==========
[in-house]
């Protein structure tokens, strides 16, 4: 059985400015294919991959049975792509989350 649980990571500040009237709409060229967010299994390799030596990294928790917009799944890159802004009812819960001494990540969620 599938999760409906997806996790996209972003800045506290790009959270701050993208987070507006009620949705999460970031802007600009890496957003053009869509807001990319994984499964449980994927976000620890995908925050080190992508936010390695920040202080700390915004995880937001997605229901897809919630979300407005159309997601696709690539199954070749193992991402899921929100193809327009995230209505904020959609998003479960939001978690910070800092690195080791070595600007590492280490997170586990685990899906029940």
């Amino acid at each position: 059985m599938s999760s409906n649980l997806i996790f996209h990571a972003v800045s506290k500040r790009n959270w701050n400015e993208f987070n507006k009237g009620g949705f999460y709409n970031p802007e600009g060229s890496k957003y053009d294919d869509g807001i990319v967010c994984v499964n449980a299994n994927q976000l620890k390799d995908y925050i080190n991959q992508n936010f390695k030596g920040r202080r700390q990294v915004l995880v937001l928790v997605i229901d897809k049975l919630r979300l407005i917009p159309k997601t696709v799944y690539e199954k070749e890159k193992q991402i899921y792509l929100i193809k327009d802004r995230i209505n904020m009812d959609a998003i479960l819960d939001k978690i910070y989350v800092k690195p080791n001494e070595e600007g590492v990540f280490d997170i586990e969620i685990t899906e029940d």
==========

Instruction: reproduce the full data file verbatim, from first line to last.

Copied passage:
[in-house]
């Protein structure tokens, strides 16, 4: 059985400015294919991959049975792509989350 649980990571500040009237709409060229967010299994390799030596990294928790917009799944890159802004009812819960001494990540969620 599938999760409906997806996790996209972003800045506290790009959270701050993208987070507006009620949705999460970031802007600009890496957003053009869509807001990319994984499964449980994927976000620890995908925050080190992508936010390695920040202080700390915004995880937001997605229901897809919630979300407005159309997601696709690539199954070749193992991402899921929100193809327009995230209505904020959609998003479960939001978690910070800092690195080791070595600007590492280490997170586990685990899906029940």
């Amino acid at each position: 059985m599938s999760s409906n649980l997806i996790f996209h990571a972003v800045s506290k500040r790009n959270w701050n400015e993208f987070n507006k009237g009620g949705f999460y709409n970031p802007e600009g060229s890496k957003y053009d294919d869509g807001i990319v967010c994984v499964n449980a299994n994927q976000l620890k390799d995908y925050i080190n991959q992508n936010f390695k030596g920040r202080r700390q990294v915004l995880v937001l928790v997605i229901d897809k049975l919630r979300l407005i917009p159309k997601t696709v799944y690539e199954k070749e890159k193992q991402i899921y792509l929100i193809k327009d802004r995230i209505n904020m009812d959609a998003i479960l819960d939001k978690i910070y989350v800092k690195p080791n001494e070595e600007g590492v990540f280490d997170i586990e969620i685990t899906e029940d």